Over the summer, HR will determine which employees are affected by these changes. They will notify those individuals and their supervisors in early fall.

 

Who is impacted by these changes?

These changes affect SHRA and EHRA non-faculty employees, temporary employees, and possibly student employees who fall below the new salary threshold and are currently considered exempt. This includes part-time employees who earn less than the new threshold, even if their full-time equivalent salary is more than the threshold. Additionally, HR will conduct a review of relevant job descriptions to ensure compliance with the duties test portion of the FLSA. This review may result in the reclassification of some positions. 

 

Why is HR conducting a review of positions based on the duties test if there were no changes to this part of the FLSA?

UNC Charlotte’s rapid growth has brought many wonderful changes to our campus, but it has also resulted in some employees’ job descriptions becoming outdated. The duties test review is necessary to ensure the University is in compliance with all aspects of the FLSA.

 

What will change for impacted employees?

Employees who fall below the new salary threshold will become non-exempt, or “subject”, requiring them to complete timesheets and making them eligible for overtime pay or compensatory time for hours worked over 40 each week. This includes part-time employees who are earning less than the new threshold even if their full-time equivalent salary is over the threshold.

 

Why were these changes made?

The U.S. Department of Labor made these changes to ensure workers are protected and fairly compensated for the time they work each week.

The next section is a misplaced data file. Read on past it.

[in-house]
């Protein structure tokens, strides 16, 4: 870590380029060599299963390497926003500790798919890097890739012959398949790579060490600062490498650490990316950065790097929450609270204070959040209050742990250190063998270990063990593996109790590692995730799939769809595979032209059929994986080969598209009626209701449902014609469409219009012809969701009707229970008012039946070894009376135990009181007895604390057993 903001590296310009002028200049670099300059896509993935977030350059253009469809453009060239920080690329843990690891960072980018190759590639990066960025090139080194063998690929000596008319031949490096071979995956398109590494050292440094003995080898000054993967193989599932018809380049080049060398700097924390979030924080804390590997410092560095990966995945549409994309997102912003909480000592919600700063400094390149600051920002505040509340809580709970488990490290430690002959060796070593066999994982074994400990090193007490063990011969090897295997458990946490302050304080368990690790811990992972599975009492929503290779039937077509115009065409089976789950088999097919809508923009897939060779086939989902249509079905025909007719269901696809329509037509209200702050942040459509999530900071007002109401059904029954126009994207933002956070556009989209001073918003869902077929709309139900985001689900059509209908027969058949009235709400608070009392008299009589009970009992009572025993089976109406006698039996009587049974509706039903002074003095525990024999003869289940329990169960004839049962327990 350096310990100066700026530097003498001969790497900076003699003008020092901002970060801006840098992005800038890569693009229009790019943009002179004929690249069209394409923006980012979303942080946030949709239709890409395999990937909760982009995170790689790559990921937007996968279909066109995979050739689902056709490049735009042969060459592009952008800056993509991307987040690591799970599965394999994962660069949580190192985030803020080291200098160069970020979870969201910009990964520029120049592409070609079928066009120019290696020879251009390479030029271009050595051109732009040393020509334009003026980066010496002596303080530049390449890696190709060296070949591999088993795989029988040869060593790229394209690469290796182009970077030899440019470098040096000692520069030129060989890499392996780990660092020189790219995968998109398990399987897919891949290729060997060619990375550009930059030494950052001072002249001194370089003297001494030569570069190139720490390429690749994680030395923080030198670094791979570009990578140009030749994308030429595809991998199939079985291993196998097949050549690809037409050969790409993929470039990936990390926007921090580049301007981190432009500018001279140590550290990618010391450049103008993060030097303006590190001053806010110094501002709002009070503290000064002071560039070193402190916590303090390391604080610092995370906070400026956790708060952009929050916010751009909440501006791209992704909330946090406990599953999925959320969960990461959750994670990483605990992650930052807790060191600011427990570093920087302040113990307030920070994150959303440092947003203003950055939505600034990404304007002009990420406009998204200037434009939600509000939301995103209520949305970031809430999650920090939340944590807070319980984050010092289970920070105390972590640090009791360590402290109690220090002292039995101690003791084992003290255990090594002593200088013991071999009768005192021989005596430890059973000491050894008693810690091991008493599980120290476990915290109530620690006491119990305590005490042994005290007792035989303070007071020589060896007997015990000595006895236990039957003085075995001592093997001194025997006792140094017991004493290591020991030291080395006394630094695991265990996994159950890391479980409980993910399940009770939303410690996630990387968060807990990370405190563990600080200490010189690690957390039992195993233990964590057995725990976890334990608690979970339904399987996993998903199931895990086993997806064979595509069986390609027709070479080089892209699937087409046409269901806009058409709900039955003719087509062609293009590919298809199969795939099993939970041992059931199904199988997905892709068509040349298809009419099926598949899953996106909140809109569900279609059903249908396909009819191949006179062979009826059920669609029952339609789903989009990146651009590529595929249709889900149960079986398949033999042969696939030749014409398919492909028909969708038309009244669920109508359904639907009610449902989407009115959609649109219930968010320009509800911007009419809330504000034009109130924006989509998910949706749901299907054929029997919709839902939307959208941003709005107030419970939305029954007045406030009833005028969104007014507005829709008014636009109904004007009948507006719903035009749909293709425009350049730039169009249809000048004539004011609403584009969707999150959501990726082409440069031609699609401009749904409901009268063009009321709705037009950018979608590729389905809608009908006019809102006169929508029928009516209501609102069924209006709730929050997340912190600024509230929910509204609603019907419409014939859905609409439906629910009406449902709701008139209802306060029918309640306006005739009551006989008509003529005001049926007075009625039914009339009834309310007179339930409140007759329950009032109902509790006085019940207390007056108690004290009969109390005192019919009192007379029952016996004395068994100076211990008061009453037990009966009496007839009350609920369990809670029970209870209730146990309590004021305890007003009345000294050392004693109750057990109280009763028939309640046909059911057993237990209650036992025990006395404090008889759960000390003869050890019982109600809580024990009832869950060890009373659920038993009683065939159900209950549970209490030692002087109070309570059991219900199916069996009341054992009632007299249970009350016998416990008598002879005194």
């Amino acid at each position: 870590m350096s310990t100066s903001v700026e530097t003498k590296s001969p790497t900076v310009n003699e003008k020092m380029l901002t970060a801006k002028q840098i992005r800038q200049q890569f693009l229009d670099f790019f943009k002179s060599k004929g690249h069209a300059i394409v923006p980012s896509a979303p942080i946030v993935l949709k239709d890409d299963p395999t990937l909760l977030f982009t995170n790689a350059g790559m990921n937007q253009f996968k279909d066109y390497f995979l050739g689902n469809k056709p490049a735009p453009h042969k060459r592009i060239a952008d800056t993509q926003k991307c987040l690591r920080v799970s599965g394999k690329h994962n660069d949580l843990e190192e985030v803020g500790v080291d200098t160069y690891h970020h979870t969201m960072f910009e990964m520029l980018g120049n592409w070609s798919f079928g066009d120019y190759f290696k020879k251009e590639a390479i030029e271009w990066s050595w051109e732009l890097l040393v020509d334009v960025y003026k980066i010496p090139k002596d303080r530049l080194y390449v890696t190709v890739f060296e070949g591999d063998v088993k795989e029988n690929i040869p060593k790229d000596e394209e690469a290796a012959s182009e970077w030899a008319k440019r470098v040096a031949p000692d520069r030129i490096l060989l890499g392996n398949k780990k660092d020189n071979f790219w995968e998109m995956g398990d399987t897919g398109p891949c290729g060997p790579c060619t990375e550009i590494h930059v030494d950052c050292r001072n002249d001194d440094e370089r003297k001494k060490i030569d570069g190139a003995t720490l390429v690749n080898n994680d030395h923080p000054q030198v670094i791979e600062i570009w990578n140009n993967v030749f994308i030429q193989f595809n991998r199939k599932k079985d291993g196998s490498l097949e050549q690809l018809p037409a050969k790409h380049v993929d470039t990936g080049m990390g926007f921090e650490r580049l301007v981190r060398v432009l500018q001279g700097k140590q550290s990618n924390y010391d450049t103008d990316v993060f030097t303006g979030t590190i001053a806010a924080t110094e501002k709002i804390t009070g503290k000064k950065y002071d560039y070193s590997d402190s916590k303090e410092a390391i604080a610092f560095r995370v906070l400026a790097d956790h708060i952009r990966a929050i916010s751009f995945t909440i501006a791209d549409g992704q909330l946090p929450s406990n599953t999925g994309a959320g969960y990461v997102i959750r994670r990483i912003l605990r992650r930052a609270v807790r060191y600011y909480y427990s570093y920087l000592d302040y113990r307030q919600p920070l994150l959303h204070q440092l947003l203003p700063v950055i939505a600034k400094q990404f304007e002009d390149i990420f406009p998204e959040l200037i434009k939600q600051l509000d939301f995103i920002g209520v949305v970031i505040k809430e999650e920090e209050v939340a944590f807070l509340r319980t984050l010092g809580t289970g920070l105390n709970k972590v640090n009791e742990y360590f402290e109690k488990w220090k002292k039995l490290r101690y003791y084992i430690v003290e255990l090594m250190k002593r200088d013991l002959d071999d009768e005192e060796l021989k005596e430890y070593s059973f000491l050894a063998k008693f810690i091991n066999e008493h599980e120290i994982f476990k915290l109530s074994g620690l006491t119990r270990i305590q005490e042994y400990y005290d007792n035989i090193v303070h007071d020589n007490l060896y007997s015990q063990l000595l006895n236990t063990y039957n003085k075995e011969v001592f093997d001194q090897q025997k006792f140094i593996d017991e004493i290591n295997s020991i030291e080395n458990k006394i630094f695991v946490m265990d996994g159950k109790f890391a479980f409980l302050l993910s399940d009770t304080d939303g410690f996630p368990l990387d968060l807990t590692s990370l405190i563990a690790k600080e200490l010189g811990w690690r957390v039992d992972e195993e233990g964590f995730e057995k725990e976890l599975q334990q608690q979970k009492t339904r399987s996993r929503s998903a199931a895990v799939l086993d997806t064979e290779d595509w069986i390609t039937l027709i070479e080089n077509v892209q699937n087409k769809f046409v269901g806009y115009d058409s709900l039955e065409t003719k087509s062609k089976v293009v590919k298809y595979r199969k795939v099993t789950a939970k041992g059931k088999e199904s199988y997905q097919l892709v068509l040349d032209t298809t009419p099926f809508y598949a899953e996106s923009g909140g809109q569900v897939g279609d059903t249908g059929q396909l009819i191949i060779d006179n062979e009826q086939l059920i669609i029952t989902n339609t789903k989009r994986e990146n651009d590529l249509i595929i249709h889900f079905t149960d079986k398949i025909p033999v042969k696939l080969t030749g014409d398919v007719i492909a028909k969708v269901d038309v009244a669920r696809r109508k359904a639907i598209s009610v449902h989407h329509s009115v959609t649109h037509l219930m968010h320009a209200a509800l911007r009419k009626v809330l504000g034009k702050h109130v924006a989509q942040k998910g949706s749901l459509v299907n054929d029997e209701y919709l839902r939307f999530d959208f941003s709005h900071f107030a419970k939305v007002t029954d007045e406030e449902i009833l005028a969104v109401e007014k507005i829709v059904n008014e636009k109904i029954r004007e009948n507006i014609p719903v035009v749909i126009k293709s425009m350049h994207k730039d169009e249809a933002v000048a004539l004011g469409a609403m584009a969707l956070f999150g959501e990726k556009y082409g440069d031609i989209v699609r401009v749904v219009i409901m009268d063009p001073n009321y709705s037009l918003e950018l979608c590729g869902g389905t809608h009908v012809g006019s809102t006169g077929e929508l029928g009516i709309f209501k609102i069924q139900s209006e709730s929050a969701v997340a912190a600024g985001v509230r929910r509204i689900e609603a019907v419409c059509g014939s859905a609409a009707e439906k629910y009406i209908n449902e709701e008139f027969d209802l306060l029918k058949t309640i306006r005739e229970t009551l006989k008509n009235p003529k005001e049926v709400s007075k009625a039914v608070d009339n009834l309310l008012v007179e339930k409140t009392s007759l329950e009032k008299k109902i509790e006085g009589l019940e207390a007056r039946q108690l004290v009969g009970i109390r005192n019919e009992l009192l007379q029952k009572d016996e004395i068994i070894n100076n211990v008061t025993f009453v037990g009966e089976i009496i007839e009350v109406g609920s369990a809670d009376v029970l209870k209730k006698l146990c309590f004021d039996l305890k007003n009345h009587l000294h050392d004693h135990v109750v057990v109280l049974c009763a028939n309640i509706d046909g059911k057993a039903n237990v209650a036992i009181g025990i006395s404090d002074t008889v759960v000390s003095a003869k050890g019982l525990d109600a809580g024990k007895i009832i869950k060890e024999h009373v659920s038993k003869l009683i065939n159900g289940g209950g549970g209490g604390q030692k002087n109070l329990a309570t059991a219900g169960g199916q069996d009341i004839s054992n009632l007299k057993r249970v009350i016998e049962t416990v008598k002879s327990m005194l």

Aren't EHRA non-faculty employees automatically exempt from these changes?

No, EHRA means an employee is exempt from the State Human Resources Act. This is not the same as being exempt from the FLSA.

EHRA non-faculty employees who fall below the new salary threshold will become non-exempt, or “subject,” requiring them to complete timesheets and making them eligible for compensatory time or overtime pay for hours worked over 40 each week.

 

If I fall below the salary threshold, will I be converted from EHRA to SHRA?

No, you will remain EHRA. EHRA non-faculty employees who fall below the new salary threshold will become non-exempt, or “subject,” requiring them to complete timesheets and making them eligible for compensatory time or overtime pay for hours worked over 40 each week. EHRA means an employee is exempt from the State Human Resources Act. This is not the same as being exempt from the FLSA. 

 

How will this change impact Faculty?

No, this change will not impact Faculty. The FLSA includes an exemption for teachers, which allows Faculty to remain exempt employees regardless of whether or not they meet the salary threshold.

 

Who should I contact if I have more questions?

Contact Sarah Ekis, human resources consultant for EHRA non-faculty employees, at sekis@uncc.edu or at 704-687-1433.